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Krestny Khod (Religious Procession) in Kursk Gubernia

Ilya Repin

Krestny Khod (Religious Procession) in Kursk Gubernia

Ilya Repin
  • Date: 1880 - 1883
  • Style: Realism
  • Genre: genre painting
  • Media: oil, canvas
  • Dimensions: 175 x 280 cm
  • Order Oil Painting

When it was first exhibited, Religious Procession in Kursk Province, which showed a seething mass of people following an Icon of Our Lady of Kursk, being held by what appears to be a drunk man. This is an example of Repin’s social commentary. He wrote that the world he perceived around him disrupted him gave him no peace, and thus he had to capture that world on the canvas. The world that he captured on this canvas displayed his perception of the abuses of the church and the state. A leading art collector, Pavel Tretyakov, bought the painting for 10,000 roubles, asking that Repin replace the young maids in the picture with a beautiful young girl, to which Repin refused. The painting is now held in Tretyakov Gallery in Moscow.

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Religious Procession in Kursk Province (also known as Easter Procession in the District of Kursk or A Religious Procession in Kursk Gubernia') (Russian: Крестный ход в Курской губернии) is a large oil on canvas painting by the Russian realist painter and sculptor Ilya Repin (1844–1930). Completed between 1880 and 1883, the work shows a seething, huddled mass attending the annual religious procession (crucession) carrying the famous icon Our Lady of Kursk from its home at the Korennaya Monastery to the nearby city of Kursk in western Russia.

The procession is led through a dusty landscape by robed, Orthodox priests holding icons, festoons and banners over their heads. Behind them follow a crowd mostly of peasants, but ranging from beggars and cripples, police and military officers to figures from the provincial elite. Religious Procession led to controversy when first exhibited due to the icon being held by a man who appears to be drunk.

The work is a continuation of Repin's social commentary in his work, and highlights perceived abuses by both church and state. He wrote of the work, " am applying all of my insignificant forces to try to give true incarnation to my ideas; life around me disturbs me a great deal and gives me no peace – it begs to be captured on canvas..."

At the right, burly peasants carry a platform holding the icon inside an elaborate neo-classical case; only gleams of light reflecting off the gold riza icon-cover can be made out. Lines of peasants joining hands hold back the crowd, the foremost at the left trying to stop the crippled boy breaking through the cordon with his stick. Alongside ride peasant or priest stewards and officials and police in uniform, some of the latter beating back the crowd with their riding crops. Behind the icon follow priests and better-dressed people, carrying icons in front of their chest, and an "effete, dandified and bored priest" in vestments carefully straightens his hair. There is a comic effect with a stout middle-aged woman in a yellow dress and bonnet carrying an icon behind him, who looks very like a priest in his vestments. An empty icon-case, presumably that of the icon carried by the wealthy woman behind, is carried with as much reverence as the icon itself. The hillside at right appears to have been recently cleared of timber, with fresh tree stumps. Further back another platform, holding what appears to be a circular icon, is preceded by two large banners, and behind that a large processional cross can be made out through the cloud of dust.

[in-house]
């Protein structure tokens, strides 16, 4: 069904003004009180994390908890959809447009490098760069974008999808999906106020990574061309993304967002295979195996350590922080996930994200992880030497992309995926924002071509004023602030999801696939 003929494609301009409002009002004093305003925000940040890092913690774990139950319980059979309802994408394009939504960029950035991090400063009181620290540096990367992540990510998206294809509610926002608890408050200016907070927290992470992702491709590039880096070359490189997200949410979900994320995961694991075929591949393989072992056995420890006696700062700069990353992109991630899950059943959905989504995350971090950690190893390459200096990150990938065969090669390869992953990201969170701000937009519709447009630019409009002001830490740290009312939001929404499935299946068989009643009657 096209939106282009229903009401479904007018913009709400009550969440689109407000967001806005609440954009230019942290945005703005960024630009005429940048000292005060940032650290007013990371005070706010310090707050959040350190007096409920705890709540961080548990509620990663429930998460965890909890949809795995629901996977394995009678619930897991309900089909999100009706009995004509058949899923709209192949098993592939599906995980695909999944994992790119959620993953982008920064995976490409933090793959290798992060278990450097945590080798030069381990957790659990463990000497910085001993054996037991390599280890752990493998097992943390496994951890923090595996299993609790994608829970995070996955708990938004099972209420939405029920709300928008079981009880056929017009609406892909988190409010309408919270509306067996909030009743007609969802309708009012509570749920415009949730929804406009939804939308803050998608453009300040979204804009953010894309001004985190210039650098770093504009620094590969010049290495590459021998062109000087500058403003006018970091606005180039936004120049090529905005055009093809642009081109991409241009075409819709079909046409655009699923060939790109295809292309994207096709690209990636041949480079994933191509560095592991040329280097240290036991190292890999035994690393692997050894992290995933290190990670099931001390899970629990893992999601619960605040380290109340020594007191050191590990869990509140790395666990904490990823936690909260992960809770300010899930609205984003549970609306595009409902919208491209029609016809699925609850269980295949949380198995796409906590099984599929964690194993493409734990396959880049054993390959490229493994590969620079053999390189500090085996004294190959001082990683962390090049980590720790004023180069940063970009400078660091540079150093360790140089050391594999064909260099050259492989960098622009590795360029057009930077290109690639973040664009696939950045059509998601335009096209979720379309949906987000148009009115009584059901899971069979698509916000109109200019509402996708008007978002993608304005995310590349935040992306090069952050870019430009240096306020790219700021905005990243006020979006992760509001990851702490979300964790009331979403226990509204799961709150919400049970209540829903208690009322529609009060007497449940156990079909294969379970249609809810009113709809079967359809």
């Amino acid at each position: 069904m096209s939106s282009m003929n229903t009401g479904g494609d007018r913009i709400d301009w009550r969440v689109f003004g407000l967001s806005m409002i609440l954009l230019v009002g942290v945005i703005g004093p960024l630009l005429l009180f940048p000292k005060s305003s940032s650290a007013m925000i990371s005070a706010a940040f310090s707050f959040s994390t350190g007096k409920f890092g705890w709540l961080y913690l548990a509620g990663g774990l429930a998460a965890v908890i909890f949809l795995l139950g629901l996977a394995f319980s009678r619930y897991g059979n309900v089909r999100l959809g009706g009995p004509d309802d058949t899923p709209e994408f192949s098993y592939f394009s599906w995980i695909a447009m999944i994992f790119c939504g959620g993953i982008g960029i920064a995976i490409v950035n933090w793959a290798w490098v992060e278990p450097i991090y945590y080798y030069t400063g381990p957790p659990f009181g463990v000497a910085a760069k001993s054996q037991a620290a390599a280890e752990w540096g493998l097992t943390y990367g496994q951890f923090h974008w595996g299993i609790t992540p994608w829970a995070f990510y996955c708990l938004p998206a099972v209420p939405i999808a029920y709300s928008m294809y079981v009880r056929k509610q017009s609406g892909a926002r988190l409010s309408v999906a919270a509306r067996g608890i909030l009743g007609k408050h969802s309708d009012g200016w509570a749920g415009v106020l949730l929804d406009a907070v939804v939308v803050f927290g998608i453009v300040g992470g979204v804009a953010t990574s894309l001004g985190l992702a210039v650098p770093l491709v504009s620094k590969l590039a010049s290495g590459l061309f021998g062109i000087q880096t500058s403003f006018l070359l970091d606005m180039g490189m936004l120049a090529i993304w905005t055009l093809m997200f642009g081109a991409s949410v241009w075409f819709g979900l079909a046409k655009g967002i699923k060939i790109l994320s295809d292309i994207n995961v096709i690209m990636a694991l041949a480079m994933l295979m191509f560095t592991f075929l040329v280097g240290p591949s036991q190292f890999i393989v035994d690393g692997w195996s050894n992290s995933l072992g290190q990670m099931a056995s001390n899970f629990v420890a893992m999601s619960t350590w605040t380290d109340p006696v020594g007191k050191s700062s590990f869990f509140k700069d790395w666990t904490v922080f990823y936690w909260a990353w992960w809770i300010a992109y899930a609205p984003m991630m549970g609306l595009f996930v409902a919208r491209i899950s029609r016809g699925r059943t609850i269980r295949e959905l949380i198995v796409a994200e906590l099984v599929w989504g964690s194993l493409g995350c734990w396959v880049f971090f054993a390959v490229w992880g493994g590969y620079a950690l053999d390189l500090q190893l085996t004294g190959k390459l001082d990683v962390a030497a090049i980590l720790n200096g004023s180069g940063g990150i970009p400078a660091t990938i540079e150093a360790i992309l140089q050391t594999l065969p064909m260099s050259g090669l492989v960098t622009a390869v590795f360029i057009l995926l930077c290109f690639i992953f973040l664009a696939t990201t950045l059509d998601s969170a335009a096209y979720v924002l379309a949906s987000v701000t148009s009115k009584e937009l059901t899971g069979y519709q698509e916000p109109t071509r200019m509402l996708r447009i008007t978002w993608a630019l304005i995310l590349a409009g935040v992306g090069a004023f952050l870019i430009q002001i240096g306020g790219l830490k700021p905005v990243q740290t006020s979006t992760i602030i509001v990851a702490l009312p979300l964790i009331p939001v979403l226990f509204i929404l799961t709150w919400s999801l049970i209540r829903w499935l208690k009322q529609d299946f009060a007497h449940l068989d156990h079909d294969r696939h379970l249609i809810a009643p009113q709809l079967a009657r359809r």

The Procession is representative of Repin's style from the period, in that it first appears to be a scene from everyday life in Russia. In fact, it pointedly shows people from a range of social strata united and moving collectively towards their destination at Korennaya.

The painting was highly popular, but controversial. The journal publishing a favourable review by the leading critic Vladimir Stasov published an editorial in the next issue dissociating itself from his views, and a second review by the editor. Stasov had made much of the violence of the riders to the crowd. Apart from Leo Tolstoy, who praised the painting and regarded it as neutral in its depiction of the social system, all were agreed that it was hostile to the established social order. Another reviewer noted with disapproval the "undesirables who thronged around it at exhibition, noting a preponderance of liberated women with short haircuts, nihilistic young men, and a strong Jewish element; the chief characters of Imperial xenophobia".

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